The cyber attack that hit Maersk this week underscores the need for vessel operators to work with government to thwart future break-ins by hackers, according the US Coast Guard’s top safety official.
Paul Thomas, assistant commandant for prevention policy at the agency, said in a statement issued on 29 June that “while there is no reason at this time to suspect this was an intentional attack on the port facilities impacted … there is no doubt that attacks against foreign business systems resulted in disruptions in business continuity, cargo operations, and shipping at certain ports in the United States, in ways that may not have been anticipated or understood previously.
“Preparing for cyber incidents must continue to be a unified effort of the maritime industry and government agencies.”
Thomas said the coast guard is monitoring and helping to mitigate cargo disruptions at US ports that resulted from the “ransomware” attack, which struck Maersk on 27 June, hitting the shipping conglomerate’s liner operations as well as its box terminal subsidiary APM Terminals (APMT).
APMT’s terminal at Port Elizabeth, New Jersey, which was forced to shut down for two days, planned to have “modified gate access” on 30 June but would not be processing exports. Nearby Port Newark Container Terminal (PNCT), which was not directly affected, alerted customes that Maersk import containers moving through terminal may not be readily available. APMT also operates in the United States at the ports of Los Angeles, Miami, Mobile, and Tacoma.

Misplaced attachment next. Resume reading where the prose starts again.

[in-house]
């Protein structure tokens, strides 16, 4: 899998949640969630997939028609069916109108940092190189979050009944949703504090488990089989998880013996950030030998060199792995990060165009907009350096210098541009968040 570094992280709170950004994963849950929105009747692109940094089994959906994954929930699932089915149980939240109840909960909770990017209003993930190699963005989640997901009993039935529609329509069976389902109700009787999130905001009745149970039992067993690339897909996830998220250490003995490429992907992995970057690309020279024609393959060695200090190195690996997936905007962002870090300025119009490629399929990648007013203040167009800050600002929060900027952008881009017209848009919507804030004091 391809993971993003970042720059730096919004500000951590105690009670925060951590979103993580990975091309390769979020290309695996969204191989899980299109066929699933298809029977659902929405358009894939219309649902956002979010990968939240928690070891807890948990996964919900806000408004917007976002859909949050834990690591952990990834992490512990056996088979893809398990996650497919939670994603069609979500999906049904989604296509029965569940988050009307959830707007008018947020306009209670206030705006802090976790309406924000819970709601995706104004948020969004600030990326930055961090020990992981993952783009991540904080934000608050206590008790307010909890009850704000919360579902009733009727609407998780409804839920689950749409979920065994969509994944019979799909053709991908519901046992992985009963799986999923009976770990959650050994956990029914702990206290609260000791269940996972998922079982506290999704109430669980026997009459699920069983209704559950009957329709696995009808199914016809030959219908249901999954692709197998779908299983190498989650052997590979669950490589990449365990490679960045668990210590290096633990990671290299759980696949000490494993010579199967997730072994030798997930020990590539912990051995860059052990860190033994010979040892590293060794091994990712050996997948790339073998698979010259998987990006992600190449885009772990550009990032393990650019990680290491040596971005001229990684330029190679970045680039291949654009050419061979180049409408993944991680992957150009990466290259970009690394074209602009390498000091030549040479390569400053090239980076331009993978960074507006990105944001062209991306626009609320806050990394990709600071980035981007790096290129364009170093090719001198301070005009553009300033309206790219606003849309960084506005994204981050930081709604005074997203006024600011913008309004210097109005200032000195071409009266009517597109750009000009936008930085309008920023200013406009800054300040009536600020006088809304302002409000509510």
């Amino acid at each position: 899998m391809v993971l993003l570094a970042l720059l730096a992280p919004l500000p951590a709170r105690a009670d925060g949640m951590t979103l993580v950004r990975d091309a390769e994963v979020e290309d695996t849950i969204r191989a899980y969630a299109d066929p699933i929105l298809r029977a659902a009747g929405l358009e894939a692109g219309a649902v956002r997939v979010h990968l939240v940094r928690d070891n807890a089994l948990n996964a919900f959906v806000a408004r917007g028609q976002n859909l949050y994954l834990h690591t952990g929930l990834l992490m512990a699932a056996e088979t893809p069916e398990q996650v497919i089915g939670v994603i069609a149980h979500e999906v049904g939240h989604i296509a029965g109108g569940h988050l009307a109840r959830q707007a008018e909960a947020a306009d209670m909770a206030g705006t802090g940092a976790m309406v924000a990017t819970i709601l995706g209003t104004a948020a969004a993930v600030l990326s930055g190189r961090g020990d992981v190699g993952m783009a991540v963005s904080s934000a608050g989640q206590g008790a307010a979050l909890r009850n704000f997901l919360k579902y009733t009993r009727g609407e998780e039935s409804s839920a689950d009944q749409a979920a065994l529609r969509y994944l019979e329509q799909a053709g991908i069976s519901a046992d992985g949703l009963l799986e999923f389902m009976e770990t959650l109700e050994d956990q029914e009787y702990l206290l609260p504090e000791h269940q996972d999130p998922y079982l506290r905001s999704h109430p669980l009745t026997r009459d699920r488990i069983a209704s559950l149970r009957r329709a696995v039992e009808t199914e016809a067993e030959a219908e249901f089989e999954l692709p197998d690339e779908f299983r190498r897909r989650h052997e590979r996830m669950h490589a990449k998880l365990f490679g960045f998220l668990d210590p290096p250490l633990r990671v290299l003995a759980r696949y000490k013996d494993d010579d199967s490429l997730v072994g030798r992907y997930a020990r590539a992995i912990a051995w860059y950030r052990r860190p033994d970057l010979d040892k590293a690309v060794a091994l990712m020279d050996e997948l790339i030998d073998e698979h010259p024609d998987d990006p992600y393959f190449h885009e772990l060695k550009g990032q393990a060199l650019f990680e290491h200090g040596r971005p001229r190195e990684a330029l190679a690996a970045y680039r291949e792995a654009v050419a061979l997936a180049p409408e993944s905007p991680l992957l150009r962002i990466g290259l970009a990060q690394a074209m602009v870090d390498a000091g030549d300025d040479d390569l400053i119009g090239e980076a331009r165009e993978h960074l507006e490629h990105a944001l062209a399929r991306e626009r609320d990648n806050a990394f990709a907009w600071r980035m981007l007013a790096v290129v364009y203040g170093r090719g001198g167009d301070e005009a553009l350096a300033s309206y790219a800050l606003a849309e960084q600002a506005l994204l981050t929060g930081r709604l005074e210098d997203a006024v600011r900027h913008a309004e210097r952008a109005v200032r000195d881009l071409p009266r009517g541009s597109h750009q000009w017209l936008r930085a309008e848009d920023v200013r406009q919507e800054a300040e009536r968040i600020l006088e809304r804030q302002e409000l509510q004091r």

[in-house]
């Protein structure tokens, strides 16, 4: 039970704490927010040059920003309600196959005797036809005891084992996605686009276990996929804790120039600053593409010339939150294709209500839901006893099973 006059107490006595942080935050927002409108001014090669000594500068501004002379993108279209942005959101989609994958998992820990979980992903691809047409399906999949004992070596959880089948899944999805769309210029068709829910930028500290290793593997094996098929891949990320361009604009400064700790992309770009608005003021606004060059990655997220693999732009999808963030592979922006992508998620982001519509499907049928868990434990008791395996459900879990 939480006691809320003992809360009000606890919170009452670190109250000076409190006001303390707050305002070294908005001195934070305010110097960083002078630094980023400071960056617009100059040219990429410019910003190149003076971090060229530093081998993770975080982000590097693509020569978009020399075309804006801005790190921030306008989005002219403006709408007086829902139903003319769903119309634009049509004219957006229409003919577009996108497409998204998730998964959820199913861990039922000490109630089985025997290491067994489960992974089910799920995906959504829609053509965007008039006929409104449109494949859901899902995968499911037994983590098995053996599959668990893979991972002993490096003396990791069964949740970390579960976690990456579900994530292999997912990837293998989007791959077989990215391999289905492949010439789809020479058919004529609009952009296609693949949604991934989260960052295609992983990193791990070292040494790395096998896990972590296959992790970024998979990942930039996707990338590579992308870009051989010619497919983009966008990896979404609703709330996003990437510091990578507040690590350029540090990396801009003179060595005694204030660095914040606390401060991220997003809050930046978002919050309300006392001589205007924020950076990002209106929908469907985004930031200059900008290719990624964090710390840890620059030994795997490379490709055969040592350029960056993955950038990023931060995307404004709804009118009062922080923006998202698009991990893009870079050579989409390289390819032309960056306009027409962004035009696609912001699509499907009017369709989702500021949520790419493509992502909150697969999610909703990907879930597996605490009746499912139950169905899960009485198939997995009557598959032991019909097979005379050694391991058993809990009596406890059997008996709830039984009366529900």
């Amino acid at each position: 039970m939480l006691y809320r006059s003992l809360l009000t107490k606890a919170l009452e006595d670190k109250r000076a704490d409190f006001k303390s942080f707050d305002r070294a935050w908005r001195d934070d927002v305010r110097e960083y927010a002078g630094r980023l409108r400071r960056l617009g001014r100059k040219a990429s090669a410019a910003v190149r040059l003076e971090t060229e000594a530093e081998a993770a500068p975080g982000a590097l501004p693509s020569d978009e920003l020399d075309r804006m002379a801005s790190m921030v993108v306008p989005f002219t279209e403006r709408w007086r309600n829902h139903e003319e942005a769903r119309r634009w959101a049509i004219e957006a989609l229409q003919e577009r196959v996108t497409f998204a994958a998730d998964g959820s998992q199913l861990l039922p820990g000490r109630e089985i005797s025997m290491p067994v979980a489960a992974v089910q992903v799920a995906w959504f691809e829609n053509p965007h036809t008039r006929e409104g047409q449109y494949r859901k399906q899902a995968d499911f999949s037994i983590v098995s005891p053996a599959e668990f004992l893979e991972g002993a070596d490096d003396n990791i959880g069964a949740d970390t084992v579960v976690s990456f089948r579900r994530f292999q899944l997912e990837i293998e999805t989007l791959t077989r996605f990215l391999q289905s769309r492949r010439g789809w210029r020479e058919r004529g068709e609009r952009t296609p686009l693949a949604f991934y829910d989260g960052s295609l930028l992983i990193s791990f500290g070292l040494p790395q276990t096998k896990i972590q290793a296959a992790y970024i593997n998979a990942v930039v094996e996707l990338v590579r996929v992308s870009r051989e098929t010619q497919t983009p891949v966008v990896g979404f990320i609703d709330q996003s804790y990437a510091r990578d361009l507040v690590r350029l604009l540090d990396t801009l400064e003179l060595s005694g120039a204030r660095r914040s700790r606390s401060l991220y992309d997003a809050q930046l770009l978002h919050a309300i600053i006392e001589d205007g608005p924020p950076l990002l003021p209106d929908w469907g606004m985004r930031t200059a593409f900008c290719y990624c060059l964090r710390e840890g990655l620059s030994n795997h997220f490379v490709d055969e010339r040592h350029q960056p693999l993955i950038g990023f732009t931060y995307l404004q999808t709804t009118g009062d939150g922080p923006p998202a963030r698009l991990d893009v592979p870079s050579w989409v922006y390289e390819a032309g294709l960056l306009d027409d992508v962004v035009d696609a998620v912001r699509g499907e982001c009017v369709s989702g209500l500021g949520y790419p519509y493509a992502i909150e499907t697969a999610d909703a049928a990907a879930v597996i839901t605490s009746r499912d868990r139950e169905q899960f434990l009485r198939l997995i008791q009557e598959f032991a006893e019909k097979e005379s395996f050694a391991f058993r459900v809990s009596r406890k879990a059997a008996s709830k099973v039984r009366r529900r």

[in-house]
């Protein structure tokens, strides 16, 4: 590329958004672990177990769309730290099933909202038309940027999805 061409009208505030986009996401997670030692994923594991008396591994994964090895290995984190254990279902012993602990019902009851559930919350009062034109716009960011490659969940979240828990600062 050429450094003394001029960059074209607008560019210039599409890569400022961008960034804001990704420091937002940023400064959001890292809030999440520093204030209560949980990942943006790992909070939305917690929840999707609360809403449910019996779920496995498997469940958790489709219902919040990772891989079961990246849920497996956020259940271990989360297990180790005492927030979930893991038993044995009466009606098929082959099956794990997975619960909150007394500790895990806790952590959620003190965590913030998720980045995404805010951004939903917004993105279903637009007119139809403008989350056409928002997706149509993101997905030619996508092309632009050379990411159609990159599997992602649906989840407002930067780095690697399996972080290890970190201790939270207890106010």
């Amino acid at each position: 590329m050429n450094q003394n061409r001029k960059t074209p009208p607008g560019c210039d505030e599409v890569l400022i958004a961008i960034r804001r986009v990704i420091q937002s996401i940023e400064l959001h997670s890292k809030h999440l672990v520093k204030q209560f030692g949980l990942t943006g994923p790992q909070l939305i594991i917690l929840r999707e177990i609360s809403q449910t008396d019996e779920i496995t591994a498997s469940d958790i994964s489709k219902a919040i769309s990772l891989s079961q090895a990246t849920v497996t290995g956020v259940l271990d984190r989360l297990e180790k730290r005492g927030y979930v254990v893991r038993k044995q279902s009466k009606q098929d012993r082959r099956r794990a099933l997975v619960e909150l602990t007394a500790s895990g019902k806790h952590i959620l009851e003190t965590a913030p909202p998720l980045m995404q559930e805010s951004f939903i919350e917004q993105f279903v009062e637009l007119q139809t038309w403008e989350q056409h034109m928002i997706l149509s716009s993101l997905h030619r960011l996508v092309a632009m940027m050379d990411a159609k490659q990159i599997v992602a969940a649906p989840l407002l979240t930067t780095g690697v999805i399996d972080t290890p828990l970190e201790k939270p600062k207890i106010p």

Cyber-security has been moving up the coast guard priority list over the past three years. After publishing a general cyber strategy in 2015, it has worked with shipowner groups on more specific voluntary guidelines. Last year it unveiled a cyber-risk profile scheme for liquid bulk operators.
But despite the increasing attention paid to the issue by regulators and the industry, this week’s cyber attack against the world’s largest container operator and other companies swept up in the attack are still considered a wake-up call.
“The outcomes are a reminder of the importance of cyber risk management [CRM] in the Marine Transportation System [MTS] globally,” Thomas said. “As such, the coast guard will continue to improve cyber awareness and address governance throughout the MTS.”
Vessel operators should be focusing on identifying personnel responsible for CRM, he asserted, and put in place shipboard procedures for operating and maintaining cyber systems that control security, safety, and environmental functions.
“Wherever possible, such systems should have fail-safes and manual control options to limit the impacts of possible cyber disruptions. Maintaining current backups of critical data in a cyber isolated location can also reduce vulnerability.”